On the surface, the 2018 edition of CPA Day looked like any other — close to 200 Maryland CPAs invading Annapolis to protect the profession by educating lawmakers on the issues that impact the profession.
Look a little deeper, though, and you’ll find a few key differences that significantly ramped up the event’s impact.
Most important, though, were the issues. The General Assembly has been back in Annapolis for barely two weeks, and we’re already wrestling with more high-profile, high-impact issues than we usually see in a full 90-day legislative session. In addition to the two mainstays on our legislative agenda — opposing sales taxes on professional services and support of Maryland’s “contributory negligence” rule — CPAs briefed lawmakers (and were briefed by lawmakers) on a number of issues that could significantly impact CPAs and their clients.
Health savings accounts
The ongoing issues surrounding the short-term future of HSAs in Maryland continue to worry many CPAs. Interestingly, MACPA Executive Director Tom Hood said many of the legislators with whom CPAs spoke were largely unaware of the issue and the impact it could have on individual taxes — which made our presence in Annapolis all the more crucial.
In the meantime, emergency bills have been issued in both the House and Senate to address the issue. The bills call for “exempting a high-deductible health plan from the prohibition on application of a deductible to coverage for male sterilization” and, if passed, would apply their provisions retroactively.
Paid sick leave: Delayed implementation?
With the House and Senate each overriding an earlier veto by Gov. Larry Hogan, the Maryland Healthy Working Families Act — which requires certain business to provide paid sick leave to their employees — is set to become law in Maryland. According to Hood, many legislators weren’t aware of the burden that complying with this law would have on Maryland employers, or that they must start complying on Feb. 11 — another opportunity for CPAs to educate Maryland lawmakers.
In the meantime, Sen. Thomas Middleton, chair of the Senate Finance Committee, has introduced emergency legislation that would delay implementation of the new law for 60 days. Read Middleton’s bill in its entirety.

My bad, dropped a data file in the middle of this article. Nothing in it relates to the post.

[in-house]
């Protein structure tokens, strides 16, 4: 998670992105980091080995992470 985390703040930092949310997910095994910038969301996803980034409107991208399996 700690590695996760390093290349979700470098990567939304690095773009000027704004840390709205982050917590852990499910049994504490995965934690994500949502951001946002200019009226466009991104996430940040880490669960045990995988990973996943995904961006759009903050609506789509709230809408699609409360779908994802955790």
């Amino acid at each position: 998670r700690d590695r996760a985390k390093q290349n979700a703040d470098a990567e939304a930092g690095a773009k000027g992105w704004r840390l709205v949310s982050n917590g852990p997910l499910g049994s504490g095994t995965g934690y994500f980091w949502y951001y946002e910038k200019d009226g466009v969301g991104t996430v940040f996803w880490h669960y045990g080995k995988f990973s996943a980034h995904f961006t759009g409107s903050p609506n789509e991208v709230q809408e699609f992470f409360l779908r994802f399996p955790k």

Federal tax reform: Impact on Marylanders
The Tax Cuts and Jobs Act continues to cast shadows at the state level.
With CPAs in town, Maryland Gov. Larry Hogan held a briefing in which he unveiled the Protecting Maryland Taxpayers Act of 2018, “which makes permanent a provision in Maryland law that prevents changes in the federal tax code from affecting Maryland state and local taxes.” Democratic lawmakers also have crafted legislation to insulate Marylanders from unintended consequences of the federal tax overhaul.
Also during CPA Day, state Comptroller Peter Franchot joined Andrew Schaufele, director of Maryland’s Bureau of Revenue Estimates, to release The 60-Day Report, which outlines the effects of federal tax law revisions on Maryland. “The report estimates an approximate $2.8 billion federal tax cut for Marylanders this year,” the Capital News Service reports, “meaning 71 percent of the state’s taxpayers will pay less in federal taxes, 13 percent will pay more and 16 percent will pay the same, according to the comptroller.”
‘Maryland has the best CPAs’
CPAs continue to play a key role in the legislative process surrounding tax reform. The MACPA’s Tax Advisory Group has provided lawmakers from both parties with objective technical expertise and resources that helped them craft reasoned, thoughtful tax legislation. In addition, MACPA State Tax Committee members Karen Syrylo (an incoming MACPA board member) and Jeff Lawson (a former board member) participated in the briefings by Hogan and Franchot.
In fact, Del. Aruna Miller, a Democrat representing District 15 in Montgomery County, says keeping CPA expertise front and center is crucial during Maryland’s legislative process.
“Probably the most sought-after professionals in the nation are our Certified Public Accountants,” Miller posted on Facebook, “and Maryland has the best CPAs.”